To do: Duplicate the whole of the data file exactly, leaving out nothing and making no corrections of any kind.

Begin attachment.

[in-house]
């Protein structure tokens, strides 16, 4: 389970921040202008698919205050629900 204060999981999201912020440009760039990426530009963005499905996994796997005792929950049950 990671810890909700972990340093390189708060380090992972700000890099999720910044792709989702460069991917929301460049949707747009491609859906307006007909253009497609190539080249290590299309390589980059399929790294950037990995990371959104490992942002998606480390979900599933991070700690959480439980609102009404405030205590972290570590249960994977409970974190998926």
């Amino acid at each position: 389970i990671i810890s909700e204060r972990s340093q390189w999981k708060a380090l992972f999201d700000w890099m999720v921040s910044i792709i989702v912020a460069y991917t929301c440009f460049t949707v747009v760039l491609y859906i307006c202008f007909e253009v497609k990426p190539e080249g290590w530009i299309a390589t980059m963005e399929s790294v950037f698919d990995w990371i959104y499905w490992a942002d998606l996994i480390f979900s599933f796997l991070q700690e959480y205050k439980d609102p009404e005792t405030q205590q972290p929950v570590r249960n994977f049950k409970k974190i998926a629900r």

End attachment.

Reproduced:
[in-house]
């Protein structure tokens, strides 16, 4: 389970921040202008698919205050629900 204060999981999201912020440009760039990426530009963005499905996994796997005792929950049950 990671810890909700972990340093390189708060380090992972700000890099999720910044792709989702460069991917929301460049949707747009491609859906307006007909253009497609190539080249290590299309390589980059399929790294950037990995990371959104490992942002998606480390979900599933991070700690959480439980609102009404405030205590972290570590249960994977409970974190998926």
């Amino acid at each position: 389970i990671i810890s909700e204060r972990s340093q390189w999981k708060a380090l992972f999201d700000w890099m999720v921040s910044i792709i989702v912020a460069y991917t929301c440009f460049t949707v747009v760039l491609y859906i307006c202008f007909e253009v497609k990426p190539e080249g290590w530009i299309a390589t980059m963005e399929s790294v950037f698919d990995w990371i959104y499905w490992a942002d998606l996994i480390f979900s599933f796997l991070q700690e959480y205050k439980d609102p009404e005792t405030q205590q972290p929950v570590r249960n994977f049950k409970k974190i998926a629900r």